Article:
As Koechlin noted in Les Ivoires Gothiques Françaises (Paris, 1924, vol. 2, pp. 124-125), the popularity of the ivory triptych with its central image of the Virgin and Child soon developed into a more sculptural form, with the central group carved almost fully in the round beneath a gothic architectural canopy supported by free-standing colonettes. This central portion was carved almost entirely from a single piece of ivory - the colonettes and pinnacles were usually carved separately - and was enclosed by hinged ivory panels with supplementary scenes carved on them in relief (for an example with its wings intact see Christie's, London, 10 Nov. 2005, lot 147).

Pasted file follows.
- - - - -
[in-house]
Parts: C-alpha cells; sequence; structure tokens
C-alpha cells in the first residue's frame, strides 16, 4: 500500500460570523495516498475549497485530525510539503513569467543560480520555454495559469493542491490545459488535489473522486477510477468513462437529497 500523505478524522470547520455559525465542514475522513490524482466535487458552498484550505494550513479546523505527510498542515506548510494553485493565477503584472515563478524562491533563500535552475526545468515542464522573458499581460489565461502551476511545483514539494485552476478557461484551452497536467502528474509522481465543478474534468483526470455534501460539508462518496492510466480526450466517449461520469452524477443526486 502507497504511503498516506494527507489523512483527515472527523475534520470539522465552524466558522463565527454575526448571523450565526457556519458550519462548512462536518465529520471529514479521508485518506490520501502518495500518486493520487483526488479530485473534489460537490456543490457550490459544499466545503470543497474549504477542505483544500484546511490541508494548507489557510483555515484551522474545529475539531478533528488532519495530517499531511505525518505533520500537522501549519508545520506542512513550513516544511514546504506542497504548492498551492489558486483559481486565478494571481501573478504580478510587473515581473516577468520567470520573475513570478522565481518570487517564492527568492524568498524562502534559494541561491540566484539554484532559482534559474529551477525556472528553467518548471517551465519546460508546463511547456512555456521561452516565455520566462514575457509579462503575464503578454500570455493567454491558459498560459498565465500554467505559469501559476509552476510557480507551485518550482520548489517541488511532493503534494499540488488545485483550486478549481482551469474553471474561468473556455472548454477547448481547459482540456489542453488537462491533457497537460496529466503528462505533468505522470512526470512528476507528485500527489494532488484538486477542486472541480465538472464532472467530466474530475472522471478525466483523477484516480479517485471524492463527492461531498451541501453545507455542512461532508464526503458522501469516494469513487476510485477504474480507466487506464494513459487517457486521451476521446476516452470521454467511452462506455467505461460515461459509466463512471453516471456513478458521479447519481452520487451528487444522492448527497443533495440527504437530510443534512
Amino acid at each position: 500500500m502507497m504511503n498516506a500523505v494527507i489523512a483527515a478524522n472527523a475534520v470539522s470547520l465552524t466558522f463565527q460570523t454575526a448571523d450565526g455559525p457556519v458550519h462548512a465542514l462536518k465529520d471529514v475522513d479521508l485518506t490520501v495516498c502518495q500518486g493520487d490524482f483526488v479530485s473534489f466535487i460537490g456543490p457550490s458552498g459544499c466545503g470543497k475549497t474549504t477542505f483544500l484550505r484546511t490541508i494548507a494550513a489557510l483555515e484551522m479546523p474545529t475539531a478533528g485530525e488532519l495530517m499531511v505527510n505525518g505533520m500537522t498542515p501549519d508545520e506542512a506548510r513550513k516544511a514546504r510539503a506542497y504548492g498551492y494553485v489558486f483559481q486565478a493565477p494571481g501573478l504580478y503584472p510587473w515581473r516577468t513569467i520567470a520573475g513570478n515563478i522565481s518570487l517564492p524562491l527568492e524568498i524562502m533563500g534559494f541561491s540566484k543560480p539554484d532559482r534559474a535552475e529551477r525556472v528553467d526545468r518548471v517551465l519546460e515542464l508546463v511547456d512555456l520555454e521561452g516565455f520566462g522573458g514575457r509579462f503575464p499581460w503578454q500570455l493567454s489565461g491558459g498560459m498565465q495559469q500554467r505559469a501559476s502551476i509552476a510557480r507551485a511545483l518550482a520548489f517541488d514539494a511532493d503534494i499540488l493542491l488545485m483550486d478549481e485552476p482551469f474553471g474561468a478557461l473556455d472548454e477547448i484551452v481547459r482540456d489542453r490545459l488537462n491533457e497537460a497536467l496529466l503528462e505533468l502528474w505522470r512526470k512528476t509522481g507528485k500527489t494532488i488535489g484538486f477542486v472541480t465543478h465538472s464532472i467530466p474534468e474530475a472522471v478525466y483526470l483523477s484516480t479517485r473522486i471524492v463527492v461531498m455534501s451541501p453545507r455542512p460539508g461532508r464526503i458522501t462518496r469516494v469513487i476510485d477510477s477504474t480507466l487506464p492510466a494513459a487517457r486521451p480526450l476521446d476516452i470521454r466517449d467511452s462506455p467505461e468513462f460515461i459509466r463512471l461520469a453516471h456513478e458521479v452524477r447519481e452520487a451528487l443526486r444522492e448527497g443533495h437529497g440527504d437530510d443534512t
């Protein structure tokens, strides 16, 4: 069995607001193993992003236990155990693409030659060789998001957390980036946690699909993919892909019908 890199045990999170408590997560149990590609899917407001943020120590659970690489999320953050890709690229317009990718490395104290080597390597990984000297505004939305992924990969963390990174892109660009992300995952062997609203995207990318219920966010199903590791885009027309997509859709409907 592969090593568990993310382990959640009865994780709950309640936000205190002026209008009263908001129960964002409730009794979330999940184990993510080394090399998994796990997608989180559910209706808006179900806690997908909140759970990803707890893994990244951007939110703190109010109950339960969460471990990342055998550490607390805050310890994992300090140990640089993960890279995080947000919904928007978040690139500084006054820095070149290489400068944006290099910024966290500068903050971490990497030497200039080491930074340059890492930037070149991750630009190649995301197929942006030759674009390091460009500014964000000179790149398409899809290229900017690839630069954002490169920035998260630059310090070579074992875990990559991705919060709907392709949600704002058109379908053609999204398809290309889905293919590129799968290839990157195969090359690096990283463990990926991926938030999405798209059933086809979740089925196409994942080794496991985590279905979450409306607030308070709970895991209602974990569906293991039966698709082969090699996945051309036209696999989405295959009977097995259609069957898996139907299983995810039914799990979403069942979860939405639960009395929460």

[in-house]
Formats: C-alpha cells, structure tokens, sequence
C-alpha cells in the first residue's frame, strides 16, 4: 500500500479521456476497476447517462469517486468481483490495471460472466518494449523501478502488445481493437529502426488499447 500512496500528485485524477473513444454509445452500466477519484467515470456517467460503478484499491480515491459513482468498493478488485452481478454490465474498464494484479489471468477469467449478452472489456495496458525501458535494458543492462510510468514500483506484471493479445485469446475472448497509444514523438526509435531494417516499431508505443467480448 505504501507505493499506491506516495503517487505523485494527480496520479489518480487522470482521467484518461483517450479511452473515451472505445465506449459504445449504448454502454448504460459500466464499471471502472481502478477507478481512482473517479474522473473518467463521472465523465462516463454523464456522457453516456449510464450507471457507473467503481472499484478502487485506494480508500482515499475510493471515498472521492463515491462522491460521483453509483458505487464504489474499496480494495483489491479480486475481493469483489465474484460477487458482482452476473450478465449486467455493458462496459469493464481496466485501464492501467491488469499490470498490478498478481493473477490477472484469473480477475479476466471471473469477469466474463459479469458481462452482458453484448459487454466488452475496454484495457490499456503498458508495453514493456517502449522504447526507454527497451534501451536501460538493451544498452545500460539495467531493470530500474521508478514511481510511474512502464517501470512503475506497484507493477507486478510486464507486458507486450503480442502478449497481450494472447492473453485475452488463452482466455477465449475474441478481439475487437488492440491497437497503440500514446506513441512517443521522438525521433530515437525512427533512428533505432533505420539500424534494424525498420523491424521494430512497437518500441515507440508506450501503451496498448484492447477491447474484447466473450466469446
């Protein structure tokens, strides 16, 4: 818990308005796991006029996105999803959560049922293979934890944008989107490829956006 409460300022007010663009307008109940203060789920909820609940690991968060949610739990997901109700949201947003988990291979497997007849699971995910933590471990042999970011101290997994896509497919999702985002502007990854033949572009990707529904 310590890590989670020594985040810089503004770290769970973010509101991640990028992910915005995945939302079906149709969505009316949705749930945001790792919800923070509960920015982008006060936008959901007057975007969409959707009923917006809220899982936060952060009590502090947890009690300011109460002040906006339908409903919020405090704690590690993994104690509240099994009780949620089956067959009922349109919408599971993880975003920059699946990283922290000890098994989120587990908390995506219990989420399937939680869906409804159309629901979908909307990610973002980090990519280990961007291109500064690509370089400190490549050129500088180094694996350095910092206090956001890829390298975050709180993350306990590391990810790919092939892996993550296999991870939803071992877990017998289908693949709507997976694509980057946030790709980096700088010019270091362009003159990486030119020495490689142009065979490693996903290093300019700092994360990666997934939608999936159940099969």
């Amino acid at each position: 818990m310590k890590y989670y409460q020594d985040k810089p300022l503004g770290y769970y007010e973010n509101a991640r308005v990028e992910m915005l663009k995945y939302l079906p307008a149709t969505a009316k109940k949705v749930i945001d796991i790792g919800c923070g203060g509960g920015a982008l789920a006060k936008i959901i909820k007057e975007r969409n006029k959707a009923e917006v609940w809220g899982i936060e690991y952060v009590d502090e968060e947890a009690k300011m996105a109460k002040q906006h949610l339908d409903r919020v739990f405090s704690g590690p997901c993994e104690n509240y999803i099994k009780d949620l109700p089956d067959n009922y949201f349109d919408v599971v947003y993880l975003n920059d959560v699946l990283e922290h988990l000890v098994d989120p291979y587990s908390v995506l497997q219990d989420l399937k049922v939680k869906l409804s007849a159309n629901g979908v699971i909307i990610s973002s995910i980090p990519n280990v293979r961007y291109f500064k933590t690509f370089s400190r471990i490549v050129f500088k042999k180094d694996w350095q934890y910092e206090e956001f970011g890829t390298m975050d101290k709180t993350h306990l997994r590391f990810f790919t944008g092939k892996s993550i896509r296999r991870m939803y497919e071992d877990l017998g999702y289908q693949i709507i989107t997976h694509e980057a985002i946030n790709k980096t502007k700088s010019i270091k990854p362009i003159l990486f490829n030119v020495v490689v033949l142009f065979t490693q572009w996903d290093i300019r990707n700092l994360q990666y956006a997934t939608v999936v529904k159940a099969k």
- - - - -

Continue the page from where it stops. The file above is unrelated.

The present example is related to other ivory groups of the Virgin and Child enthroned including a free-standing example in the Louvre dated to 1240-1250 (Gaborit-Chopin, loc. cit.). It displays the same frontal position of both the Virgin and Child, an almost identical crown and veil, and the same distinctive thick folds of drapery, particularly as they fall in 'v-shaped' folds between the knees of the Virgin. However, there are significant stylistic differences between the Louvre ivory and the present lot, not least in the fuller facial features of the Virgin offered here, and the more naturalistic depiction of the Christ Child. The architectural niche is also highly distinctive. What this may indicate is an artistic origin outside the mainstream of French ivory gothic carving, and it is worth noting that the present lot has an Italian provenance.